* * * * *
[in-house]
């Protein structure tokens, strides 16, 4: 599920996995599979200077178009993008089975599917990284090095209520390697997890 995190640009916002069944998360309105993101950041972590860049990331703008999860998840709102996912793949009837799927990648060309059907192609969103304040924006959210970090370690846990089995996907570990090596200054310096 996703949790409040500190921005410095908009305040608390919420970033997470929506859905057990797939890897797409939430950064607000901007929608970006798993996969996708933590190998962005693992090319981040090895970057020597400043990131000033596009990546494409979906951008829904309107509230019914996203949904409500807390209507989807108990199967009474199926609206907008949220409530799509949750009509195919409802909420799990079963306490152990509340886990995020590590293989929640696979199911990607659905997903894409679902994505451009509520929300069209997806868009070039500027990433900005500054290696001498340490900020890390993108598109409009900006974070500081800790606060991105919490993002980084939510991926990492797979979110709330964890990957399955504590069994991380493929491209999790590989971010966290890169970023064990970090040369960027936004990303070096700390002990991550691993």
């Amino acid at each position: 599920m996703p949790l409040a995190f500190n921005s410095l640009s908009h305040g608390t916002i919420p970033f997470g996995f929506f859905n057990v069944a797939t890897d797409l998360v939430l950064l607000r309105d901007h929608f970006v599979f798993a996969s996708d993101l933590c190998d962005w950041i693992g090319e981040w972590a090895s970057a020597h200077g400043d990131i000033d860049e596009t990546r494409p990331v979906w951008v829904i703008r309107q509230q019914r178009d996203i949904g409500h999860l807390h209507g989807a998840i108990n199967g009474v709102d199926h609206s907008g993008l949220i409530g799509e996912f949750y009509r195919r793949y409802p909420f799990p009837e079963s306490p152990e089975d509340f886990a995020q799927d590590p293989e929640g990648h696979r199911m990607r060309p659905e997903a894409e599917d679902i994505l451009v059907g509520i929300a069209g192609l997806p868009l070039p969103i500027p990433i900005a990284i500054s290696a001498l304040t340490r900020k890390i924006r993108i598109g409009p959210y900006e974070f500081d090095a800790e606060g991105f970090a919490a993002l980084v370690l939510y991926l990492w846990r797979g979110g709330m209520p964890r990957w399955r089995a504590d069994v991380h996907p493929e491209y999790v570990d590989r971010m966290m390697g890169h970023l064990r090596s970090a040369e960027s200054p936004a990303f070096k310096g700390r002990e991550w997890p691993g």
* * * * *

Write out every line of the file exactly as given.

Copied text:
[in-house]
């Protein structure tokens, strides 16, 4: 599920996995599979200077178009993008089975599917990284090095209520390697997890 995190640009916002069944998360309105993101950041972590860049990331703008999860998840709102996912793949009837799927990648060309059907192609969103304040924006959210970090370690846990089995996907570990090596200054310096 996703949790409040500190921005410095908009305040608390919420970033997470929506859905057990797939890897797409939430950064607000901007929608970006798993996969996708933590190998962005693992090319981040090895970057020597400043990131000033596009990546494409979906951008829904309107509230019914996203949904409500807390209507989807108990199967009474199926609206907008949220409530799509949750009509195919409802909420799990079963306490152990509340886990995020590590293989929640696979199911990607659905997903894409679902994505451009509520929300069209997806868009070039500027990433900005500054290696001498340490900020890390993108598109409009900006974070500081800790606060991105919490993002980084939510991926990492797979979110709330964890990957399955504590069994991380493929491209999790590989971010966290890169970023064990970090040369960027936004990303070096700390002990991550691993």
């Amino acid at each position: 599920m996703p949790l409040a995190f500190n921005s410095l640009s908009h305040g608390t916002i919420p970033f997470g996995f929506f859905n057990v069944a797939t890897d797409l998360v939430l950064l607000r309105d901007h929608f970006v599979f798993a996969s996708d993101l933590c190998d962005w950041i693992g090319e981040w972590a090895s970057a020597h200077g400043d990131i000033d860049e596009t990546r494409p990331v979906w951008v829904i703008r309107q509230q019914r178009d996203i949904g409500h999860l807390h209507g989807a998840i108990n199967g009474v709102d199926h609206s907008g993008l949220i409530g799509e996912f949750y009509r195919r793949y409802p909420f799990p009837e079963s306490p152990e089975d509340f886990a995020q799927d590590p293989e929640g990648h696979r199911m990607r060309p659905e997903a894409e599917d679902i994505l451009v059907g509520i929300a069209g192609l997806p868009l070039p969103i500027p990433i900005a990284i500054s290696a001498l304040t340490r900020k890390i924006r993108i598109g409009p959210y900006e974070f500081d090095a800790e606060g991105f970090a919490a993002l980084v370690l939510y991926l990492w846990r797979g979110g709330m209520p964890r990957w399955r089995a504590d069994v991380h996907p493929e491209y999790v570990d590989r971010m966290m390697g890169h970023l064990r090596s970090a040369e960027s200054p936004a990303f070096k310096g700390r002990e991550w997890p691993g």